An avid mystery reader enters a story with radar on and eyes scanning for clues, accepting the challenge laid down by an author. The reader opens the book, thinking, “No way this author can best me.” The author writes, thinking, “You’ll never guess who did it before the end.” And the gauntlet is thrown down. Unless your theories and clues have been tested to the nth degree, a mystery aficionado will bust you by chapter ten.
This Me against You mentality makes for some of the best stories. But it makes for some of the biggest hurdles for an author. Every story has to be told well, with great dialogue, remarkable setting, and characters that pop off the page. The highs and lows, the emotional baggage, all must be presented with a deft hand. Each word matters, and in the best books, the reader appreciates this because he never sees the words… only the story.
A mystery author, however, must invest themselves deeper, because the reader enters Chapter One knowing that anyone on any page might be the culprit… or an author’s misrepresentation. Actions, choices, and even snippets of dialogue can snare and divert a reader.
A knife thrown in the bushes jumps out as a clue to watch, while the subtle mention of hot chocolate on the counter means nothing, only to become the real evidence. Or will the knife seem so obvious that the reader discounts it, only to learn that it did matter, a jousting advance and retreat between reader and author.
I’ve altered who died, shifted red herring suspects, and even deleted climaxes to avoid being too predictable. Killed the unexpected good character and saved the cad. My second Carolina Slade Mystery, Tidewater Murder, had an entirely different climax before a beta reader gave it a lukewarm rating as predictable. In the third, Palmetto Poison, a Silver Falchion award winner, I decided in the third draft to insure every single character represented a twist somewhere in the book.
Authors twist and turn, then twist and turn again, then ponder whether to undo one twist and replace it with another. Or twist the twist that came about from the first twist. There’s nothing wrong with stepping back from your work think, “How can I screw with this in another direction one more time?” Remember, your reader has many mysteries under his belt, and feels he’s seen it all. He tingles at the opportunity to experience something he hasn’t. Every paragraph and page must be taken to the point of ridiculousness, because anything less is fair game to the reader.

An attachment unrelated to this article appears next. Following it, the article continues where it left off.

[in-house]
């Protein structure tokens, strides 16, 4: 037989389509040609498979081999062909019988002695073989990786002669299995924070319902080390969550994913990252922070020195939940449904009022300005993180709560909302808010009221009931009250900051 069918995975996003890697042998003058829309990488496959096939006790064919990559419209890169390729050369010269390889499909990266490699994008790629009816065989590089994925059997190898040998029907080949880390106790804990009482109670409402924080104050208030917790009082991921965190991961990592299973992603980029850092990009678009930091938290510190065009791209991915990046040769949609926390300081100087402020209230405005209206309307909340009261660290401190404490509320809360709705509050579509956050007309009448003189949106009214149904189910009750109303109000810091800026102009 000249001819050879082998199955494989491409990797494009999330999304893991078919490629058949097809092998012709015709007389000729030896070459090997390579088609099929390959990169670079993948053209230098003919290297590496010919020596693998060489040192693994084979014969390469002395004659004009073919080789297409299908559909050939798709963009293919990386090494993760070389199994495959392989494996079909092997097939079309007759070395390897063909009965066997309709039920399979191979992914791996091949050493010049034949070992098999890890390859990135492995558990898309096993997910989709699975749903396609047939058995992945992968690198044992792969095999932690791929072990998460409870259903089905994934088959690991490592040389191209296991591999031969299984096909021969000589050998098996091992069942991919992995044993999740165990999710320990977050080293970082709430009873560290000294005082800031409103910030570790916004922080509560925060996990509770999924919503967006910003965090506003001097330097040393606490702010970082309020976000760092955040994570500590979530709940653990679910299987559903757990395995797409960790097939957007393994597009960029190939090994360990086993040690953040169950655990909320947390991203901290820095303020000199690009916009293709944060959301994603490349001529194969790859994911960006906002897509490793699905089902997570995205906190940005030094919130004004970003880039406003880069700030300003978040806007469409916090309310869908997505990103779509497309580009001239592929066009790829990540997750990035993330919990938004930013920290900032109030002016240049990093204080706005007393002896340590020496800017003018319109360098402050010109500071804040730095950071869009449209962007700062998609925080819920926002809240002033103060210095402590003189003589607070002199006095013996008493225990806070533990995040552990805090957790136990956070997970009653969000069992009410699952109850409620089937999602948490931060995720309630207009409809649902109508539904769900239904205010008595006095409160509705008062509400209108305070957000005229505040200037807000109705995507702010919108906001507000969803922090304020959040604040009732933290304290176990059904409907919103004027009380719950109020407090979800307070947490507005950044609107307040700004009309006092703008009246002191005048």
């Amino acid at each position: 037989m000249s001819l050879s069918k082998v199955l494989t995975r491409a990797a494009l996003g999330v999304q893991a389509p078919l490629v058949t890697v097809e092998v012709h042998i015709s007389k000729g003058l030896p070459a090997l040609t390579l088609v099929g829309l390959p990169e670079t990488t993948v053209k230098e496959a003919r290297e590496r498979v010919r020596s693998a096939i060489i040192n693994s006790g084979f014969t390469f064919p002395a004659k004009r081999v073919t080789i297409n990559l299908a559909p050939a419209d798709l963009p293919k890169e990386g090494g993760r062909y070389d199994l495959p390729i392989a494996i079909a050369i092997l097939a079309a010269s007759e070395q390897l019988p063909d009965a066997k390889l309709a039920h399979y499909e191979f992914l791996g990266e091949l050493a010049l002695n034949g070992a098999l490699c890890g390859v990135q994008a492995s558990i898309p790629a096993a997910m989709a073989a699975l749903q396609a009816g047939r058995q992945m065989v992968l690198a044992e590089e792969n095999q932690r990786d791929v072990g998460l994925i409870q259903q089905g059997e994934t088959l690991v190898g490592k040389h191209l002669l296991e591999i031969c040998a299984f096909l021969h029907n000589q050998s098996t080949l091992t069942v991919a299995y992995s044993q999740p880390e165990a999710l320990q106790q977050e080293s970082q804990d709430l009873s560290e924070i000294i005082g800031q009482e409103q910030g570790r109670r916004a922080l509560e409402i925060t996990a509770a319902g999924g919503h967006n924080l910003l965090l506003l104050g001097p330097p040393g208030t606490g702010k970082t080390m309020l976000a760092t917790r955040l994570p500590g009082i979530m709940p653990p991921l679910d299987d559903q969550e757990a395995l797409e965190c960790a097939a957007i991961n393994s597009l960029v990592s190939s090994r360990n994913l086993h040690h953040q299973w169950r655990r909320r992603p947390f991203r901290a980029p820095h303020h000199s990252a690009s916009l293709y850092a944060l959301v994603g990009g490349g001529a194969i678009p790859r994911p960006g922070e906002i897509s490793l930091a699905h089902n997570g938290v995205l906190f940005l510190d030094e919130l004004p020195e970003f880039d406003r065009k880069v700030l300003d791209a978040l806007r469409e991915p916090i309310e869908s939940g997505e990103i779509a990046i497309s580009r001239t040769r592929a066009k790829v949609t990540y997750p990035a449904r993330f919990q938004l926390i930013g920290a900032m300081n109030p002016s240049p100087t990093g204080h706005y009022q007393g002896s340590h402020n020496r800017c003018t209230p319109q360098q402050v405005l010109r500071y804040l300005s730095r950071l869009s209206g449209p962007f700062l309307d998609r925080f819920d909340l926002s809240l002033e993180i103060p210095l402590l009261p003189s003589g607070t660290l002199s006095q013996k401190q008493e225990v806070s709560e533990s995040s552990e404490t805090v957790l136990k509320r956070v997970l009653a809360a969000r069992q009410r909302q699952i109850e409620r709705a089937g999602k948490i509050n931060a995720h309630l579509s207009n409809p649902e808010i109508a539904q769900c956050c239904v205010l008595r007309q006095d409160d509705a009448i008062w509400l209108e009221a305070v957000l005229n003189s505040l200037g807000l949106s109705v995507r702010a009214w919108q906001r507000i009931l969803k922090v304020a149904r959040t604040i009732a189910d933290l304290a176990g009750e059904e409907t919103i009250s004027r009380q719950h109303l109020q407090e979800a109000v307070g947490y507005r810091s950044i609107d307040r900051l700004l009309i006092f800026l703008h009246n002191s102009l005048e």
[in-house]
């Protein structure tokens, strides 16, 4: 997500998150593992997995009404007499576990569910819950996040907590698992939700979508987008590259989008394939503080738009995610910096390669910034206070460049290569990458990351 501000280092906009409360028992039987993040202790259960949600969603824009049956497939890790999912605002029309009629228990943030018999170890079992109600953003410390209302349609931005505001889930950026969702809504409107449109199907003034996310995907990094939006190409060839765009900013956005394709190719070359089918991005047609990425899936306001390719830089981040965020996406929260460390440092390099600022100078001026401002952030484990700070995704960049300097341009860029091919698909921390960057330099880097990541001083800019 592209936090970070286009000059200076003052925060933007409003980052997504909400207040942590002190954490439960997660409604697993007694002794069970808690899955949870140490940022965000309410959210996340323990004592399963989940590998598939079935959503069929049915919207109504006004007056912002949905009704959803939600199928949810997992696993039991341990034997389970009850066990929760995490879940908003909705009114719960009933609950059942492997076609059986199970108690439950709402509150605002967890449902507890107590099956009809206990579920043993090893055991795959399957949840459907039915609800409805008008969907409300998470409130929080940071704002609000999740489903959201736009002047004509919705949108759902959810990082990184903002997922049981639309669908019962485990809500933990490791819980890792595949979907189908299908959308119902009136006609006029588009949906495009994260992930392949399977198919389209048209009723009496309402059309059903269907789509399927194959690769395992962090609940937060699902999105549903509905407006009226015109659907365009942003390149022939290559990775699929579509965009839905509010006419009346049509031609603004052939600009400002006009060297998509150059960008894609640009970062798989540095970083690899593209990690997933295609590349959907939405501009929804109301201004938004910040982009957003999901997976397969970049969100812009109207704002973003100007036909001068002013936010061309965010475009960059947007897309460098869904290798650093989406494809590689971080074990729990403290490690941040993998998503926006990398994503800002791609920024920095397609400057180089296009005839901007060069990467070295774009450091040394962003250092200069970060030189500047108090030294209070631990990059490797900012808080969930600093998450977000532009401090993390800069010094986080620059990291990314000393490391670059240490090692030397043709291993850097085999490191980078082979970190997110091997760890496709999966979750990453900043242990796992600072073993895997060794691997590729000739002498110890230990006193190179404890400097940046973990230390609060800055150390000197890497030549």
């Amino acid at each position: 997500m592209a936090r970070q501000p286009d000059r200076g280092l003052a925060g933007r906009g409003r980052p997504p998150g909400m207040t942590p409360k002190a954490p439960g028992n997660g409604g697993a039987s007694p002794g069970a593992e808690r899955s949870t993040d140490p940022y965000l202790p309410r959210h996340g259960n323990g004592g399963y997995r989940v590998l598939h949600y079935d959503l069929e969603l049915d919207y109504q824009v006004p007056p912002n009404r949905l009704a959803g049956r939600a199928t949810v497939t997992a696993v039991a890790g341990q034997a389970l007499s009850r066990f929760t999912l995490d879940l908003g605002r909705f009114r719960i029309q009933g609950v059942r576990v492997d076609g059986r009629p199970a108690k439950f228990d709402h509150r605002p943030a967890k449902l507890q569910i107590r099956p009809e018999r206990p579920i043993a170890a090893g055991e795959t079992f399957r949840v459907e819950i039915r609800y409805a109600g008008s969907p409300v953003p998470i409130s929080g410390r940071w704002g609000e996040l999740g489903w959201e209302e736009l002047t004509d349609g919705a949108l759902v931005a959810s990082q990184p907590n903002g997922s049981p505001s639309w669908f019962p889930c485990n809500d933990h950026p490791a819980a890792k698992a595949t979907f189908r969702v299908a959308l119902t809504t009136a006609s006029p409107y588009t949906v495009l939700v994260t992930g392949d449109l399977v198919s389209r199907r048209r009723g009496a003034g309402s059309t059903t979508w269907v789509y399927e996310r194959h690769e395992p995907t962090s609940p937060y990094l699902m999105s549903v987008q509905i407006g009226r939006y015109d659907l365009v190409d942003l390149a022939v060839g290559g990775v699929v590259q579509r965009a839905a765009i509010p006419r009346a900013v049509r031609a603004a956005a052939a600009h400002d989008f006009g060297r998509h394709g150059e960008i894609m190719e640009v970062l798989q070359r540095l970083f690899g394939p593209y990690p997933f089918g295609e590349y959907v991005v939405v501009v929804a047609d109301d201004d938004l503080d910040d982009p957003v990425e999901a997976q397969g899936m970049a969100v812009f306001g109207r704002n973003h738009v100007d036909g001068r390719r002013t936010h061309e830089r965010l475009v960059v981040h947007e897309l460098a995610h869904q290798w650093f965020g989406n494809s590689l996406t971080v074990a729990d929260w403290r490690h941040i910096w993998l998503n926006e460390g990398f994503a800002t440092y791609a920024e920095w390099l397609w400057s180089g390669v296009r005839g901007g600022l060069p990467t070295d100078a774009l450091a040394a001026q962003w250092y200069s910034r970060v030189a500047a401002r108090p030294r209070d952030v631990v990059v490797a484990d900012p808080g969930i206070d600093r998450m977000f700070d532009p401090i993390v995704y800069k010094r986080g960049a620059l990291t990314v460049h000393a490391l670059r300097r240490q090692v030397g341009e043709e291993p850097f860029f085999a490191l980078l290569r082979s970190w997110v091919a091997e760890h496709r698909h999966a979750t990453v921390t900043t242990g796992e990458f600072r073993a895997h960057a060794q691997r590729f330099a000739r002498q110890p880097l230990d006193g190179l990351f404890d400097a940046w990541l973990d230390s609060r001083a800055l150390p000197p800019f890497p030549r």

An author has to wow himself with the clues and answers in a mystery long before he wows the reader. And if a mystery author hasn’t completely amazed himself with his story, he’ll never win the fight.
C. Hope Clark attempts to amaze her mystery readers in her award-winning Carolina Slade Mysteries and Edisto Island Mysteries, both from Bell Bridge Books of Memphis, TN. Two of the Slade mysteries won Silver Falchion awards at Killer Nashville, and her latest release is Edisto Jinx. Her short mystery “Rich Talk” appeared in Killer Nashville Noir: Cold-Blooded and has been nominated for an Edgar. When not twisting mysteries, Hope manages FundsforWriters.com, chosen by Writer’s Digest Magazine for its 101 Best Websites for Writers for 15 years. Reach her at www.chopeclark.com. She lives on the banks of Lake Murray in central South Carolina, when she isn’t writing at Edisto Beach.